Cameron hits back in benefits row
David Cameron hit back at "totally inappropriate" criticism of his plans for tougher curbs on migrants by an "unelected" Brussels official as he sought support for his stance at a summit of fellow leaders.
The Prime Minister revealed that he collared European Commission president Jose Manuel Barroso at the Lithuania gathering to complain about the intervention by employment commissioner Laszlo Andor.
Mr Andor launched an outspoken attack on the Government''s benefit crackdown, warning Britain would be seen as "nasty" if it pushed ahead with the measures which he called "an unfortunate over-reaction".
Five weeks before Romanian and Bulgarian nationals get new rights to live and work in the UK, Mr Cameron has set out radical plans to overhaul welfare rules, including stopping new arrivals from the EU receiving out-of-work benefits for their first three months in the country.
He says he wants to send a clear signal to would-be migrants that Britain is not a "soft touch".
But he is also pushing for wider EU reforms such as limiting the free movement of workers - seen as a fundamental principle of the EU - from new member states until they hit a certain level of GDP per head.
Over dinner in Vilnius he told EU and east European leaders it was impossible to press ahead with welcoming new countries to the Union "without addressing abuse of free movement and how it works in future", Number 10 said.
Germany and France are among other key EU member states taking action on the benefits issue.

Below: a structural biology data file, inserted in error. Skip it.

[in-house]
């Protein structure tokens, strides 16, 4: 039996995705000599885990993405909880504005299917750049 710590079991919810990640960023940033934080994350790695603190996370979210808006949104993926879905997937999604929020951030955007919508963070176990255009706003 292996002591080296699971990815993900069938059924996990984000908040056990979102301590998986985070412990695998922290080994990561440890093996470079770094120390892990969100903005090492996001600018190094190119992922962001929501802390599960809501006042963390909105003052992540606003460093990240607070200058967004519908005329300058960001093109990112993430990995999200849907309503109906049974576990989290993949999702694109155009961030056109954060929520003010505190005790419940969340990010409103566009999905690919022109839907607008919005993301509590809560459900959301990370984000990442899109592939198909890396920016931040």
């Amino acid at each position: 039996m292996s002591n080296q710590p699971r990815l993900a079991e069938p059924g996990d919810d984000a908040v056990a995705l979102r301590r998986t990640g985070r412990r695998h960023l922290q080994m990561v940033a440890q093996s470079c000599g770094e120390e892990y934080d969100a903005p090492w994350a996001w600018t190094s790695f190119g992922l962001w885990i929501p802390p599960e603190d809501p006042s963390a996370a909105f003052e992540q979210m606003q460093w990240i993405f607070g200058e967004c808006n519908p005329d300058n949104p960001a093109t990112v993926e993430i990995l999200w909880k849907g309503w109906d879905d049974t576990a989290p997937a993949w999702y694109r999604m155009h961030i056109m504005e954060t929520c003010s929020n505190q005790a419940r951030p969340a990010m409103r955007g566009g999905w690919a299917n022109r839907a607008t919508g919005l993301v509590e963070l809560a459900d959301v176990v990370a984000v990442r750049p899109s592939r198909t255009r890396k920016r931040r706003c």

Mr Cameron wrote on Twitter that he had raised Commissioner Andor's comments with Mr Barroso and told him it was "totally inappropriate for unelected officials to complain about legitimate concerns".
A Number 10 spokesman said the PM made clear that such "behaviour is inappropriate for an official paid for by British and other European taxpayers.
"When elected European leaders are raising real and substantive concerns about an issue affecting people it is not for officials to dismiss those without any discussion," he said.
Under the new measures, EU nationals will only be able to claim out-of-work benefits for a maximum of six months unless they can prove they have a genuine prospect of employment.
New migrants will not be able to claim housing benefit immediately.
Those found begging or sleeping rough could be deported and barred from re-entry for 12 months unless they can show they have a proper reason to be in the UK, such as a job.
Foreign Secretary William Hague joined the criticism of the Commissioner's "nasty" jibe and insisted the UK's concerns were shared by many countries.
"I don't think we should accept that word at all. The United Kingdom is one of the most generous, open-hearted nations on earth," he told Channel 4 News.
"But we have to make it clear, and other European countries want to make it clear, that where there is an entitlement to free movement for work across the European Union, that is for work, it is not for claiming the benefits of another country.
"We are well within our rights to make that clear. There is nothing nasty about that.
"We have to do steadily more as we look at those ideas the Prime Minister raised as we discuss them with other countries.
"This is not just Britain being awkward in Europe; this is Britain giving voice to many people in Europe who say that freedom of movement for work is for work, not to claim more generous benefits in another country."
Meanwhile, the main business of the Eastern Partnership Summit threatens to prove problematic as plans for a major trade deal with between Ukraine and the EU appear to have been shelved under pressure from Moscow, although Georgia and Moldova are set to sign up to the agreement.
Mr Cameron said: " Britain is one of the most open, one of the most generous, one of the most tolerant countries anywhere in the world, and to suggest otherwise is quite wrong.
"What I think is important is our generosity and our tolerance shouldn't be abused.
"But Commissioner Andor shouldn't say that - that's not part of his job. His salary, after all - part of it - is paid by British taxpayers, and I expect better behaviour in the future."